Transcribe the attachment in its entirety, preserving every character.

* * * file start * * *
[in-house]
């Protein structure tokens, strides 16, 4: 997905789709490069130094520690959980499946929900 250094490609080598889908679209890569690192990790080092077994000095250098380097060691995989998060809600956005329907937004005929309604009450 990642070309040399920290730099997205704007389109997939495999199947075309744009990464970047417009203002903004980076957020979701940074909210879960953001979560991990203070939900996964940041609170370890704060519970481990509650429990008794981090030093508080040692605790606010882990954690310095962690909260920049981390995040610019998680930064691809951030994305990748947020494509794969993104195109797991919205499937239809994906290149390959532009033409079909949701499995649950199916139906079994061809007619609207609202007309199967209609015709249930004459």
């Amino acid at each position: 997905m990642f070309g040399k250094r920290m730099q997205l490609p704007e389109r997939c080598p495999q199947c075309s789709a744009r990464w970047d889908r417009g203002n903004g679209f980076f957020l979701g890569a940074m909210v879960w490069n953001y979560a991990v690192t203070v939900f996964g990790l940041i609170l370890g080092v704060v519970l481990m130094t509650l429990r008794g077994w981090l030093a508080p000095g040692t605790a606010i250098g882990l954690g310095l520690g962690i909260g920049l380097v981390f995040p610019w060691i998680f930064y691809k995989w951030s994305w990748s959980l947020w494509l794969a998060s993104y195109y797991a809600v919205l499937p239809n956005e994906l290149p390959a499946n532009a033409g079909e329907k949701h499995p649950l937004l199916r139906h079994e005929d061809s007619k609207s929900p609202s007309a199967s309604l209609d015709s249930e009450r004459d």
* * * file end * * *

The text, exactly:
[in-house]
């Protein structure tokens, strides 16, 4: 997905789709490069130094520690959980499946929900 250094490609080598889908679209890569690192990790080092077994000095250098380097060691995989998060809600956005329907937004005929309604009450 990642070309040399920290730099997205704007389109997939495999199947075309744009990464970047417009203002903004980076957020979701940074909210879960953001979560991990203070939900996964940041609170370890704060519970481990509650429990008794981090030093508080040692605790606010882990954690310095962690909260920049981390995040610019998680930064691809951030994305990748947020494509794969993104195109797991919205499937239809994906290149390959532009033409079909949701499995649950199916139906079994061809007619609207609202007309199967209609015709249930004459």
């Amino acid at each position: 997905m990642f070309g040399k250094r920290m730099q997205l490609p704007e389109r997939c080598p495999q199947c075309s789709a744009r990464w970047d889908r417009g203002n903004g679209f980076f957020l979701g890569a940074m909210v879960w490069n953001y979560a991990v690192t203070v939900f996964g990790l940041i609170l370890g080092v704060v519970l481990m130094t509650l429990r008794g077994w981090l030093a508080p000095g040692t605790a606010i250098g882990l954690g310095l520690g962690i909260g920049l380097v981390f995040p610019w060691i998680f930064y691809k995989w951030s994305w990748s959980l947020w494509l794969a998060s993104y195109y797991a809600v919205l499937p239809n956005e994906l290149p390959a499946n532009a033409g079909e329907k949701h499995p649950l937004l199916r139906h079994e005929d061809s007619k609207s929900p609202s007309a199967s309604l209609d015709s249930e009450r004459d």